Springbok taking refuge from the midday heat in Etosha National Park in the north of Namibia, Southern Africa.
The springbok (Afrikaans and Dutch: spring = jump; bok = antelope or goat) (Antidorcas marsupialis) is a medium-sized brown and white gazelle of southwestern Africa. It stands about 70 to 90 cm (28 to 35 in) high. Springbok males weigh between 32 and 48 kg (71 and 110 lb) and the females between 25 and 35 kg (55 and 77 lb). They can reach running speeds of up to 100 km/h (62 mph) and can leap 4 m (13 feet) into the air and jump a horizontal distance of up to 15 m (50 feet).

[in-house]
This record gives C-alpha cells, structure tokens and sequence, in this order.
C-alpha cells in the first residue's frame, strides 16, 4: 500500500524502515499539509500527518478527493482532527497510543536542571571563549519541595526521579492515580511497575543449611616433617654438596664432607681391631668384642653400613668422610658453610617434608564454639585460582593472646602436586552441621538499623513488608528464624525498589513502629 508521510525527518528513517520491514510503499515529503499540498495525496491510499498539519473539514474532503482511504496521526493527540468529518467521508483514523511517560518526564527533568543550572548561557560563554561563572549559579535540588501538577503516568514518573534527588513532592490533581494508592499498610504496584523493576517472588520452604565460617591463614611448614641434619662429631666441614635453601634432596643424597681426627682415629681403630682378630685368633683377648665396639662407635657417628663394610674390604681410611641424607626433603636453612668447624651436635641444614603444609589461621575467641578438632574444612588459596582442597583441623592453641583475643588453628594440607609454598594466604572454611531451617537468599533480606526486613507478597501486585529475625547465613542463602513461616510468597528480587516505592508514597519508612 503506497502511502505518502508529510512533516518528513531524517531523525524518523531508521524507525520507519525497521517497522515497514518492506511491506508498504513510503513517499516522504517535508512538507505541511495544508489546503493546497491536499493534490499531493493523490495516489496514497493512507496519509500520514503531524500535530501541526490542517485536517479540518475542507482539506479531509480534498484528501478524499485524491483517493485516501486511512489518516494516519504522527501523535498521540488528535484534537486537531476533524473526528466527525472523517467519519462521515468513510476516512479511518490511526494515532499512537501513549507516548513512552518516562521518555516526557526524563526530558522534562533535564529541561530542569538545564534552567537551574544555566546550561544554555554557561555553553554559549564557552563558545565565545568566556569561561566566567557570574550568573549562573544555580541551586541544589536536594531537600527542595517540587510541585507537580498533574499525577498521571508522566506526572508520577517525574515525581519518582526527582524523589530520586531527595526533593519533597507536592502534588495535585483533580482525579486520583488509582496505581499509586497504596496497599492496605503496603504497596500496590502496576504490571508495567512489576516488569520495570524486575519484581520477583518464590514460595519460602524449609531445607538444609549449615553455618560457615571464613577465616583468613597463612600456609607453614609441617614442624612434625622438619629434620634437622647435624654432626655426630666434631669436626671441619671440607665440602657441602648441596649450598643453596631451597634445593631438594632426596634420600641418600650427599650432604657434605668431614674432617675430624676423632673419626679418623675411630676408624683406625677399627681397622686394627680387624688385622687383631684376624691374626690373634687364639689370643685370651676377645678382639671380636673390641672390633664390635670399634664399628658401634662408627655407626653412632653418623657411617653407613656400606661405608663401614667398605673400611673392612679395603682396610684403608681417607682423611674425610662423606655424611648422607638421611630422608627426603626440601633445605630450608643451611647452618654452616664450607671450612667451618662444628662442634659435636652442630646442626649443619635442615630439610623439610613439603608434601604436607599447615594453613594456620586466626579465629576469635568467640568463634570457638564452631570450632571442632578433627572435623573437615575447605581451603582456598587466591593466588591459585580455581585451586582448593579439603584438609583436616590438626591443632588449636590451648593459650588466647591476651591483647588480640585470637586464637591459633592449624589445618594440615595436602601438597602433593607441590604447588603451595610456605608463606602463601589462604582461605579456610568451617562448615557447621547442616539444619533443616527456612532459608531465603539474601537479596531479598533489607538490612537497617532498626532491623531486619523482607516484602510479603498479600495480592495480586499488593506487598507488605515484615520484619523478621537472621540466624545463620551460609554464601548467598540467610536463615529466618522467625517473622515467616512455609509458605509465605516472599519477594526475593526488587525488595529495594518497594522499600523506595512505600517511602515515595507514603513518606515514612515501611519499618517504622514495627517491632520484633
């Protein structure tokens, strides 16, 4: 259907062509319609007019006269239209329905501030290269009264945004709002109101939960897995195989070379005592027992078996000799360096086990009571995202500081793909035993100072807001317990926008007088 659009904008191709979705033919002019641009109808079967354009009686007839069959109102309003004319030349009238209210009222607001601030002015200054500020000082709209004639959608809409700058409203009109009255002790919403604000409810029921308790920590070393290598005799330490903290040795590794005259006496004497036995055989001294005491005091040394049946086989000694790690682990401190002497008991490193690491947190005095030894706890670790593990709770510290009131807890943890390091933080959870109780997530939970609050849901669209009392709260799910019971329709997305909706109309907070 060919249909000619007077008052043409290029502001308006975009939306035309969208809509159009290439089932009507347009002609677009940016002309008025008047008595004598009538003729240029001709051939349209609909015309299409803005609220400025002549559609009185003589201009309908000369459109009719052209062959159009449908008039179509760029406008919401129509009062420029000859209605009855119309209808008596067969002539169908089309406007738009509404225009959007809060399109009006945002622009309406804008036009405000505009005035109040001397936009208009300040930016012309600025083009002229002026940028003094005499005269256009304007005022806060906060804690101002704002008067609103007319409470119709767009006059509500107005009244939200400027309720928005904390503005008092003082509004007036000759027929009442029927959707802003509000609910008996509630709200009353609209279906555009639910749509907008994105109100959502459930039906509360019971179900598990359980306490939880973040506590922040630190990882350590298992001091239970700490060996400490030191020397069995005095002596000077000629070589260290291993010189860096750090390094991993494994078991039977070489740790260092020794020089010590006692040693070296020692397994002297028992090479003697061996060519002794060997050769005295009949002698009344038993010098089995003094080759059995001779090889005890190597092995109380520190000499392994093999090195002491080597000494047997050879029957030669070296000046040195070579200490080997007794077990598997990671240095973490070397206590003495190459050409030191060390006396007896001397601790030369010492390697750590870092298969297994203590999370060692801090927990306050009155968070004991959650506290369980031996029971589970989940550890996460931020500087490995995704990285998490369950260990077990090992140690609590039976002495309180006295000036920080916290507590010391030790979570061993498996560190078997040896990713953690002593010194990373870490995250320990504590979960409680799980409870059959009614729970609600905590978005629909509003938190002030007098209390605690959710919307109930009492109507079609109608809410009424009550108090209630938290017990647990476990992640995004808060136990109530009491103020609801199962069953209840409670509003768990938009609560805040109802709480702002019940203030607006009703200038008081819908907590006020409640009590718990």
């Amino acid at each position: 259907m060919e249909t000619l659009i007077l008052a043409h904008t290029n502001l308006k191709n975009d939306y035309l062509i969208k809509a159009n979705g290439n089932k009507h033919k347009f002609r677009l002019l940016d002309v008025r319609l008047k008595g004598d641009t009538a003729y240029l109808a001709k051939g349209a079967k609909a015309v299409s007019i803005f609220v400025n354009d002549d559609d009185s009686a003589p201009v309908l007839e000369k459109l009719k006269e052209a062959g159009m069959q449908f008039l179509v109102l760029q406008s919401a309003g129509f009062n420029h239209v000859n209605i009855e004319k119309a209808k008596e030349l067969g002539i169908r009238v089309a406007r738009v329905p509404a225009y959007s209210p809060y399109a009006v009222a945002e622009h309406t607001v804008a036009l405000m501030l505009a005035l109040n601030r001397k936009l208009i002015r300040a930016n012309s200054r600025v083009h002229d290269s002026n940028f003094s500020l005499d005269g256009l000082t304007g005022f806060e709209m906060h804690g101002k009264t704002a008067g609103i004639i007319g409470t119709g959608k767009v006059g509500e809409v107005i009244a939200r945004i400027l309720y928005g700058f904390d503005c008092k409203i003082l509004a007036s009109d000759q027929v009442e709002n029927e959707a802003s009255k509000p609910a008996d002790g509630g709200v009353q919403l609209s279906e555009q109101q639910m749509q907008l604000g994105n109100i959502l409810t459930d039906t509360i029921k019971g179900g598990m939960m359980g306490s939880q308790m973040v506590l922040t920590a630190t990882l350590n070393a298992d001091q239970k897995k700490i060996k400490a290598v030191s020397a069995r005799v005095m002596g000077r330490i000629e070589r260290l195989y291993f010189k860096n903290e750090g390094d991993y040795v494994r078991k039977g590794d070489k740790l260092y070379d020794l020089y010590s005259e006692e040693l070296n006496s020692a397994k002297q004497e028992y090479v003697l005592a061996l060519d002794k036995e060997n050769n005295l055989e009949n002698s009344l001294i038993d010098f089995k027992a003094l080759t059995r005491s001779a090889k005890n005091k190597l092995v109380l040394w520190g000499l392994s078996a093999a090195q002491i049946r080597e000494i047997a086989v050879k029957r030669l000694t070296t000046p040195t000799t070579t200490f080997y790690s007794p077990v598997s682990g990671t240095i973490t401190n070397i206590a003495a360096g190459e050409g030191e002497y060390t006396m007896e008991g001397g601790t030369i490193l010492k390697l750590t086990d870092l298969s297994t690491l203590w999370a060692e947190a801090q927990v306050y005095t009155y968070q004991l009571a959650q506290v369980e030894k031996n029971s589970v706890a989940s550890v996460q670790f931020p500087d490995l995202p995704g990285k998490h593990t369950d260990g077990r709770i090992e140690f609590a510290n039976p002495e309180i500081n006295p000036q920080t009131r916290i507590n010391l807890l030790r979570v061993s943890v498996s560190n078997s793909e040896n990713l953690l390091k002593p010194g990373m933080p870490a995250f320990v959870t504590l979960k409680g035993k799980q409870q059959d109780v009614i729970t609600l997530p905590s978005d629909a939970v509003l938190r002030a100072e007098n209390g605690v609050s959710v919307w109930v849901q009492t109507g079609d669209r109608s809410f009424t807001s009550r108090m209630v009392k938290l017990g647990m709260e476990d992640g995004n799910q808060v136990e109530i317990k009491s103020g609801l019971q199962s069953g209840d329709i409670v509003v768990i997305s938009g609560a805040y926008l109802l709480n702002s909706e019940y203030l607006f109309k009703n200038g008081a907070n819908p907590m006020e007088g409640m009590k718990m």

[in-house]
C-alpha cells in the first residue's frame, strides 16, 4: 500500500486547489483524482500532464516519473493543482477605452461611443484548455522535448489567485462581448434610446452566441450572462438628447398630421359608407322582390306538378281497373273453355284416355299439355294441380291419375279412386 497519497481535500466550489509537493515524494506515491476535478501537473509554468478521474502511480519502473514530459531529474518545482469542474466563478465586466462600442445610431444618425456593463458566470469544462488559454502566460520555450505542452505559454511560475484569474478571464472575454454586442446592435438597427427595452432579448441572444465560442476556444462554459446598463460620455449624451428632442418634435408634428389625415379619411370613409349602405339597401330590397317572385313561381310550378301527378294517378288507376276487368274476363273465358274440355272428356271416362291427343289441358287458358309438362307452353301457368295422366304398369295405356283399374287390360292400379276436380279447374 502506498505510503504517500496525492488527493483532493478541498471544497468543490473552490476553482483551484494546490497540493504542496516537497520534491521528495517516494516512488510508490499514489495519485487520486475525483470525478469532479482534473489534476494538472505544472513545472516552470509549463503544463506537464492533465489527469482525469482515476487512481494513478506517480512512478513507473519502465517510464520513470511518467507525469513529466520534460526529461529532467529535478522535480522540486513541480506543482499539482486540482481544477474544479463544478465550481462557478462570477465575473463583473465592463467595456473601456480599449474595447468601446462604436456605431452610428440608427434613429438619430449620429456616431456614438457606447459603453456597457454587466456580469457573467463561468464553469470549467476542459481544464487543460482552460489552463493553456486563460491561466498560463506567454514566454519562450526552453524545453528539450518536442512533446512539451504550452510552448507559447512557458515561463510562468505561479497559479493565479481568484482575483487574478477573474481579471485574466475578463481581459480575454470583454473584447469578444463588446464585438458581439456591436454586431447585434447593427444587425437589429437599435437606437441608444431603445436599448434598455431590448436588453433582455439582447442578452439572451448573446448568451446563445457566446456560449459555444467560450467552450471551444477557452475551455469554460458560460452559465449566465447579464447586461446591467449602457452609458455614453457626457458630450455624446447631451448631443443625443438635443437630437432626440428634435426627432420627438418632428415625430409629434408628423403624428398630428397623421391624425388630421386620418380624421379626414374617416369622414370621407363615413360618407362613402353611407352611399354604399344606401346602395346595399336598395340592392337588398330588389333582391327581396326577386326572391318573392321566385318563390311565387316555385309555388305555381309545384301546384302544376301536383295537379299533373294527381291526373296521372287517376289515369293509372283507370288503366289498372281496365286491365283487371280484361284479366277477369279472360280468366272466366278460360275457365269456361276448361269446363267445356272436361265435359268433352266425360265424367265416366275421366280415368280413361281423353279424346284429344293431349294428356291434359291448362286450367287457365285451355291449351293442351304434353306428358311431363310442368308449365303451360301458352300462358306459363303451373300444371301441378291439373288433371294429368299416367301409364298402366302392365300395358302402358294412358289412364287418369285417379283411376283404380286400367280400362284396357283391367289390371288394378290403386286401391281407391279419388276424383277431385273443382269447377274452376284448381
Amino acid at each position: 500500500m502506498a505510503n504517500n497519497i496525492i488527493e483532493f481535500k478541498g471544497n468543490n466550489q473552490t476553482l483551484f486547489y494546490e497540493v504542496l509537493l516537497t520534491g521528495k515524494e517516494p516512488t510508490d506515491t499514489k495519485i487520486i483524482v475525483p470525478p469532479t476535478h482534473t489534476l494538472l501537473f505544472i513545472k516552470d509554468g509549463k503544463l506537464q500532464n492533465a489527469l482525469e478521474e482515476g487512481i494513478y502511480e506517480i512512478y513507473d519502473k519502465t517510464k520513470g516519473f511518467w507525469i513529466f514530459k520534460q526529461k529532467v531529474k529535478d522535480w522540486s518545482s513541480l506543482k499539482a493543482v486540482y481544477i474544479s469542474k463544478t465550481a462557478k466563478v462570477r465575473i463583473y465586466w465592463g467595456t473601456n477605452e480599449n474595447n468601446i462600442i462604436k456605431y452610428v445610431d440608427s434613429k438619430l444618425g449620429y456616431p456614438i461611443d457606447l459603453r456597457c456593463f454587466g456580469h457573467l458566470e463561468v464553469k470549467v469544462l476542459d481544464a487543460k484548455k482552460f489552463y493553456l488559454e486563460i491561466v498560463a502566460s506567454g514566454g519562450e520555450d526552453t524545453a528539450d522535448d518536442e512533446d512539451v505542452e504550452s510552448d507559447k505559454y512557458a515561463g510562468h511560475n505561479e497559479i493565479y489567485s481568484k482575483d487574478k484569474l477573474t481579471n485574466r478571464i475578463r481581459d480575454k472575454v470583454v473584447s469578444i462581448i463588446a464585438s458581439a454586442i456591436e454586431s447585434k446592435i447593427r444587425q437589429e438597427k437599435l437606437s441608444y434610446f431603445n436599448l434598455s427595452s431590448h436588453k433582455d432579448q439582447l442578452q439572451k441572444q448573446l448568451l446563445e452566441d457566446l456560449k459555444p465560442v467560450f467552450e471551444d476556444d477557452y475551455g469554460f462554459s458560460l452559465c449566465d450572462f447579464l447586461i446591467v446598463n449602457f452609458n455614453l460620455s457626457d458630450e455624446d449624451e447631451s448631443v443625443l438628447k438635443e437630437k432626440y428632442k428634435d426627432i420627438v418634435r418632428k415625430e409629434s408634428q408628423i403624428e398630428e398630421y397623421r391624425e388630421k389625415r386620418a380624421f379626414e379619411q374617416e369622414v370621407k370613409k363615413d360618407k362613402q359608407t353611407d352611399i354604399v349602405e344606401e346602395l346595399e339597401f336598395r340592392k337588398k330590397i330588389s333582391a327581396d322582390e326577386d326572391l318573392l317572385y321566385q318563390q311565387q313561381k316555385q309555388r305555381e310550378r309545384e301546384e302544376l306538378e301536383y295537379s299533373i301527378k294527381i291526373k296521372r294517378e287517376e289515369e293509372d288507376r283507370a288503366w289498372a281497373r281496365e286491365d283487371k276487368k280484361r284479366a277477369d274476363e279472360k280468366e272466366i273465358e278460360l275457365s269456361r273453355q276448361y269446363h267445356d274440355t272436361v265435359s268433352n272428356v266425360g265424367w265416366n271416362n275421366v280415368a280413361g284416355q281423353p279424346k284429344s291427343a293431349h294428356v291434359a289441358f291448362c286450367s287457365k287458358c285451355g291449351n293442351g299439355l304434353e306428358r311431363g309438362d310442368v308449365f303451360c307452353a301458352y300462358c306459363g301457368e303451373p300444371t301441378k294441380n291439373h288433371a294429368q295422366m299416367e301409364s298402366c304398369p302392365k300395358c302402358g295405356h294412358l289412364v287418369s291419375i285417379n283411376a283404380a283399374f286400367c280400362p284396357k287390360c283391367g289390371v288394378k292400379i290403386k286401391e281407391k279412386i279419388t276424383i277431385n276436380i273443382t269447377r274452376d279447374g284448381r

The specific epithet marsupialis (Latin: marsupium, “pocket”) derives from a pocket-like skin flap which extends along the middle of the back from the tail onwards. When the male springbok is showing off his strength to attract a mate, or to ward off predators, he starts off in a stiff-legged trot, jumping up into the air with an arched back every few paces and lifting the flap along his back. Lifting the flap causes the long white hairs under the tail to stand up in a conspicuous fan shape, which in turn emits a strong scent of sweat. This ritual is known as pronking from the Afrikaans meaning to boast or show off.